Sanitation Platforms

On the final day of training, participants will select five families that should most benefit from new latrine floors.

Training will also inform the community and selected families on what they need to contribute to make this project a success. They must mobilize locally available materials, such as bricks, clean sand, hardcore, and ballast. The five families chosen for sanitation platforms must prepare by sinking a pit for the sanitation platforms to be placed over. All community members must work together to make sure that accommodations and food are always provided for the work teams.

Project Updates


12/04/2019: Mushina Community, Shikuku Spring Project Complete!

Mushina Community now has access to clean water! Shikuku Spring has been transformed into a flowing source of water thanks to your donation. We protected the spring, provided 5 sanitation platforms to different households in the community, and we trained the community on improved sanitation and hygiene practices.

Community member and Field Officer Rose Serete pose with the spring

Spring Protection

Community members provided all locally available construction materials, including bricks, wheelbarrows of clean sand, stones, and fencing poles. Accommodations and meals were provided for the artisan, too.

The Process

Women and men lent their strength to the artisan to help him with manual labor. The spring area was excavated to create space for setting the foundation of thick plastic tarp, wire mesh, and concrete. The artisan leading the excavation was able to connect all of the spring’s eyes, redirecting the water into a temporary reservoir before it would be redirected to the 2 discharge pipes, chosen for the spring’s strong yield with all of the eyes. After the base had been set, both wing walls and the headwall were set in place using brickwork. The discharge pipes were fixed low in place through the headwall to direct the water from the reservoir to the drawing area.

Brickwork begins at Shikuku Spring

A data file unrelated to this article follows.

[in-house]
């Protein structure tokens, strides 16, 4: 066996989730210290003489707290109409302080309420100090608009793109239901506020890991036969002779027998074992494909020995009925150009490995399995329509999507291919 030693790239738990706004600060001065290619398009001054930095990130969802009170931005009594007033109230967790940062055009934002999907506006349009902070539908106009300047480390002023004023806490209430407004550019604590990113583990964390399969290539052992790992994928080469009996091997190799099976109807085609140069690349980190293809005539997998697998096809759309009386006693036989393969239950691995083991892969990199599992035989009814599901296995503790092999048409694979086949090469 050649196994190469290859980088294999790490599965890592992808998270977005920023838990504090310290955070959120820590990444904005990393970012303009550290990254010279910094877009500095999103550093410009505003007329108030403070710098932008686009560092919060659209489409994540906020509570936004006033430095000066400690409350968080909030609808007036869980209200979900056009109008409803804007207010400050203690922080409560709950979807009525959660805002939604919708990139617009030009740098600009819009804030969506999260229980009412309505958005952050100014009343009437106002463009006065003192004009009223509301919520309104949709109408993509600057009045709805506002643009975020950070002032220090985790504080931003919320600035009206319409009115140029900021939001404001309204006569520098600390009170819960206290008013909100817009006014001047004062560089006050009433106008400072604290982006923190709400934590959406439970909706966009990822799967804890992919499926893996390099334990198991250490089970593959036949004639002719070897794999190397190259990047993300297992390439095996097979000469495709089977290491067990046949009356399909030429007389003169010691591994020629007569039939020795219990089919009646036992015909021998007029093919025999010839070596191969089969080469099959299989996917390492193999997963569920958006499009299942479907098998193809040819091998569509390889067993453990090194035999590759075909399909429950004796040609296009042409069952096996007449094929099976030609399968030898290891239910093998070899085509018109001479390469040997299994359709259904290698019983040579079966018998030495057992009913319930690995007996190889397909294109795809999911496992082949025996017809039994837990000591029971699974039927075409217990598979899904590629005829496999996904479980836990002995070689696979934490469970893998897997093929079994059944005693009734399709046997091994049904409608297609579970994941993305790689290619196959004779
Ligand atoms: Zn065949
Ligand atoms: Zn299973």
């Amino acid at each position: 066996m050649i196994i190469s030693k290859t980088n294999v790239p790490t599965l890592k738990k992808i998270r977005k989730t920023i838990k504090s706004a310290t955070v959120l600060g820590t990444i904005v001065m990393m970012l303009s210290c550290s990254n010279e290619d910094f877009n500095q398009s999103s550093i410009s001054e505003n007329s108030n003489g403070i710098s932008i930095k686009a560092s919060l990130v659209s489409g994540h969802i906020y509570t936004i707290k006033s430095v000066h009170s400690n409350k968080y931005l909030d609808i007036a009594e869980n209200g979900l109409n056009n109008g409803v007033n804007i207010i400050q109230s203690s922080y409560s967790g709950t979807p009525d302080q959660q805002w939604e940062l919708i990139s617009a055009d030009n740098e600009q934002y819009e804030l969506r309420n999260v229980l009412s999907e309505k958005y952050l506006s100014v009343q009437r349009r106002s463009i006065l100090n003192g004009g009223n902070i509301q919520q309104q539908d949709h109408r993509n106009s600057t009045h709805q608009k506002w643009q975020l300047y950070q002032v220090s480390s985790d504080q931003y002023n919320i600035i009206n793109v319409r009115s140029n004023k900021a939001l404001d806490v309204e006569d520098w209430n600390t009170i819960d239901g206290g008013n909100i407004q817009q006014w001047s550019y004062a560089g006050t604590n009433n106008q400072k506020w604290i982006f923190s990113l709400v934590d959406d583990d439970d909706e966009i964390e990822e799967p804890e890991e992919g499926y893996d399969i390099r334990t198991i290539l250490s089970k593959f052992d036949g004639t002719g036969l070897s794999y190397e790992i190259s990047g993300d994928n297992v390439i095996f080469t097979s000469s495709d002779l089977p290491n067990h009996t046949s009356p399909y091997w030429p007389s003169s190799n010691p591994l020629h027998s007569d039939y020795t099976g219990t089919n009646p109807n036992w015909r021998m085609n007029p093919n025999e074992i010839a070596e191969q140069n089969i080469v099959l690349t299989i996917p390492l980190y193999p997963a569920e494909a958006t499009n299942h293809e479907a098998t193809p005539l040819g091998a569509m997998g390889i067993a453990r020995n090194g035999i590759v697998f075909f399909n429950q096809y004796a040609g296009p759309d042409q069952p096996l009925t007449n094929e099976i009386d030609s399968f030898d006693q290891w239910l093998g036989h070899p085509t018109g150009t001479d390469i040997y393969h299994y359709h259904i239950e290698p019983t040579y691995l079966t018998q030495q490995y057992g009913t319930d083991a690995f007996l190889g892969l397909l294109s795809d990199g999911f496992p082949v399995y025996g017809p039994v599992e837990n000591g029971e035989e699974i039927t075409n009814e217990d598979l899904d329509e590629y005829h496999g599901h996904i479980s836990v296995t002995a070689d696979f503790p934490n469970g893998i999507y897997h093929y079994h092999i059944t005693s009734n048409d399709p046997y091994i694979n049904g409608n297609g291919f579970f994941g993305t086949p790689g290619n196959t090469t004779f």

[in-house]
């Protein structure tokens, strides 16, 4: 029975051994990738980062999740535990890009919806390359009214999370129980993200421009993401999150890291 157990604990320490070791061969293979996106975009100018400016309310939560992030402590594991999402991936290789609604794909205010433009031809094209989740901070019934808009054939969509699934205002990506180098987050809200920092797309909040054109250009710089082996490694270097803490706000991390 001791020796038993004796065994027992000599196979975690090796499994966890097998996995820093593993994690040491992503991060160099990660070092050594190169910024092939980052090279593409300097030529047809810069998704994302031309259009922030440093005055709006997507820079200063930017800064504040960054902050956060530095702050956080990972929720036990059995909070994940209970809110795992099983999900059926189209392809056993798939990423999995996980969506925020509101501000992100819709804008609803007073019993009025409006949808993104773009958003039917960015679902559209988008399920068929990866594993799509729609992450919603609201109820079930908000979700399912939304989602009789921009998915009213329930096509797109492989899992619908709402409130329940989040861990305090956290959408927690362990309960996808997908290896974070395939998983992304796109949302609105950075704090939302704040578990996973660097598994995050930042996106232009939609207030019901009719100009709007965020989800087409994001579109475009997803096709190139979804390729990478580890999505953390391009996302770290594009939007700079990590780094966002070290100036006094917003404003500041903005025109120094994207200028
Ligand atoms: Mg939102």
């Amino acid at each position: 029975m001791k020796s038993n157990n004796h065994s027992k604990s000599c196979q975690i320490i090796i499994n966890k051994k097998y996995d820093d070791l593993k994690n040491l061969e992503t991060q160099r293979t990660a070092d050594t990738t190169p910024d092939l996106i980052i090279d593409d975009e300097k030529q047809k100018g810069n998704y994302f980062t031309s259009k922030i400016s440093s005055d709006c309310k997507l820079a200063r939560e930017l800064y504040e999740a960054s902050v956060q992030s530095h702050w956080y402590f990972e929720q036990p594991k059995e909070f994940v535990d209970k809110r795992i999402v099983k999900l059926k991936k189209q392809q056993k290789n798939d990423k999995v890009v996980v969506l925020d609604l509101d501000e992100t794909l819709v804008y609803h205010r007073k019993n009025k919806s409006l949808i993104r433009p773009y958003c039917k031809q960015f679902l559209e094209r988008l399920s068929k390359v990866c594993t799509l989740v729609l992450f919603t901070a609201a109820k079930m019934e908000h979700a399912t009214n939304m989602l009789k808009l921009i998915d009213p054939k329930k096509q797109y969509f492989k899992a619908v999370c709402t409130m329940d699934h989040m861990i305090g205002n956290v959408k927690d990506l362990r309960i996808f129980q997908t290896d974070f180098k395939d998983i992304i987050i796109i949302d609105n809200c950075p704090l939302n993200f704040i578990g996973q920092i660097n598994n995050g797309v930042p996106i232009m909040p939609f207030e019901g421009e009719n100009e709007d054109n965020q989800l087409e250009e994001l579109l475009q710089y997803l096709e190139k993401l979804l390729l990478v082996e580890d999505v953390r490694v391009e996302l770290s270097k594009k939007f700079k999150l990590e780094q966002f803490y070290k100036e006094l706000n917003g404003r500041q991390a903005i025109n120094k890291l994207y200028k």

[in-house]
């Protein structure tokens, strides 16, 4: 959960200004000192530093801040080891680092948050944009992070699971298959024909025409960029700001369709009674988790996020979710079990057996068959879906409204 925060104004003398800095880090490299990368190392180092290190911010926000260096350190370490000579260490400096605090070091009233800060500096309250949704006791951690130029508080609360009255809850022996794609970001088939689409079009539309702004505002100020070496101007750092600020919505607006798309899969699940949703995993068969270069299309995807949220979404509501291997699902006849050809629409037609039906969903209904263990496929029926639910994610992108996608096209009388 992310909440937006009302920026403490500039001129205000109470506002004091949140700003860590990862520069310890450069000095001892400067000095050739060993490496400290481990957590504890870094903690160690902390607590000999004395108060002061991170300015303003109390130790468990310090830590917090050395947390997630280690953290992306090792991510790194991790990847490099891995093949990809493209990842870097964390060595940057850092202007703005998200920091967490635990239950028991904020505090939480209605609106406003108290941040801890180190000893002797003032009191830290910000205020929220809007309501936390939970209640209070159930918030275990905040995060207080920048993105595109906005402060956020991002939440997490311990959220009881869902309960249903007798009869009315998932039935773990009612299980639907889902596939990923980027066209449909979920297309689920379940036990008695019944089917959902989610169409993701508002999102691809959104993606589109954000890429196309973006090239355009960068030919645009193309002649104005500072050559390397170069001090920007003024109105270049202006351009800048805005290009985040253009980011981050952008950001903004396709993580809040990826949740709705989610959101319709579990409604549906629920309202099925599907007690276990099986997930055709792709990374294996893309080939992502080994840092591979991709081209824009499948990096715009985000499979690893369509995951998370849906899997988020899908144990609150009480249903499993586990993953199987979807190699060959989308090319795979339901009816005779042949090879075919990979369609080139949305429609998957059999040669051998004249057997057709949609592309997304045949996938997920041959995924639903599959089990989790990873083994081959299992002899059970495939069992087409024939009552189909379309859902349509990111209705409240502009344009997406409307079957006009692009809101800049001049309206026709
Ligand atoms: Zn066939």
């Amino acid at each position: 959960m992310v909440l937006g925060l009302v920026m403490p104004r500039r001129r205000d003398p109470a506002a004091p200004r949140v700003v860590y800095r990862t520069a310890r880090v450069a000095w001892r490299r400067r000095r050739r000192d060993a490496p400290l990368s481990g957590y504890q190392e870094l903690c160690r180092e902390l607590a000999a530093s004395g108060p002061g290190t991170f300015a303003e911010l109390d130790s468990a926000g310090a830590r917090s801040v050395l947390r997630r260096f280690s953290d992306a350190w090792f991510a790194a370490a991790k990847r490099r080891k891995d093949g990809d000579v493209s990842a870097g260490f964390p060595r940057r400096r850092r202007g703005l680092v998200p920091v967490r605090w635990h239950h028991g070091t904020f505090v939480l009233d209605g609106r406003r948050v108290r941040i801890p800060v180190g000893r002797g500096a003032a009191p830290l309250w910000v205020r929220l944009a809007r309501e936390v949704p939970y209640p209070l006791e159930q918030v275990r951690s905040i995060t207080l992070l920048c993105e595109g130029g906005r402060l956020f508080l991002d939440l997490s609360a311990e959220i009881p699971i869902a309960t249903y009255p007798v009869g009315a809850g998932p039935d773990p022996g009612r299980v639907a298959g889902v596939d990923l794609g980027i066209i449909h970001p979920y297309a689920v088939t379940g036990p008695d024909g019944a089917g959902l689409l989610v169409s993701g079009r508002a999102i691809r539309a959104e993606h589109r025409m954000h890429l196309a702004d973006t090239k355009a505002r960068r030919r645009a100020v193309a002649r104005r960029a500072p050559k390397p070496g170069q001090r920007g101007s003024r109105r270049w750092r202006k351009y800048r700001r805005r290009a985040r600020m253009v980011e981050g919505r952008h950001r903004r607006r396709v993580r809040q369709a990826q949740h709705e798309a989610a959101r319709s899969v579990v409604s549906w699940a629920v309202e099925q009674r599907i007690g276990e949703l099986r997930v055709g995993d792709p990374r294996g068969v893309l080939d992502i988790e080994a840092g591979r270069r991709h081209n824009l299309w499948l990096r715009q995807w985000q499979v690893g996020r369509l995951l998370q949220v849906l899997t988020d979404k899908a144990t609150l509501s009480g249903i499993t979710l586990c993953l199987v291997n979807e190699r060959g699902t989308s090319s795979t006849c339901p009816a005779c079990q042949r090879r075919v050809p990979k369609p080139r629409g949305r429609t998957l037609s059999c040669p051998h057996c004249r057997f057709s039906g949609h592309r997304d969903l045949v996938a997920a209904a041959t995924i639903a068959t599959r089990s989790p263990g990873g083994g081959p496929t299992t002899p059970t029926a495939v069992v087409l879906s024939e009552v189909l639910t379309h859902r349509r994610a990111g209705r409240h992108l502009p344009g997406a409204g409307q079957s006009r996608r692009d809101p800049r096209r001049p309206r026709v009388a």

As the wing walls and headwall were curing, the stairs were set and ceramic tiles were fixed directly below the discharge pipes. This protects the concrete from the erosive force of the falling water and beautifies the spring. The process of plastering the headwall and wing walls on both sides reinforces the brickwork and prevents water from the reservoir from seeping through the walls and allows pressure to build in the collection box to push water up through the discharge pipe.

Plaster and cement work

The source area was filled up with clean stones and sand and covered with a thick plastic tarp to prevent potential sources of contamination. This process took more stones than the community had originally mobilized due to the large area covered when the artisan connected all of the spring’s eyes. Eventually, however, they sourced enough stones and construction came to an end. It took about 2 weeks of patience for the concrete to dry.

Adding thick plastic tarp over the stone backfilling

As soon as it was ready, people got the okay from our field officers to begin fetching clean water. We met them there to celebrate this momentous occasion. There was no formal ceremony other than that the community members prayed before immediately starting to fetch water.

“When I saw you people [for] the first time, I thought you were joking because it has been the trend in this county [to promise spring protection to no avail]. Thanks be to God – you said [it], and you have done it. [I] never knew that one day we shall be enjoying water. Just see what the Lord has done to us. May He do it to other communities,” rejoiced Beatrice Muyonga, a farmer and resident in this community.

Enjoying a cool-down splash at the spring

Sanitation Platforms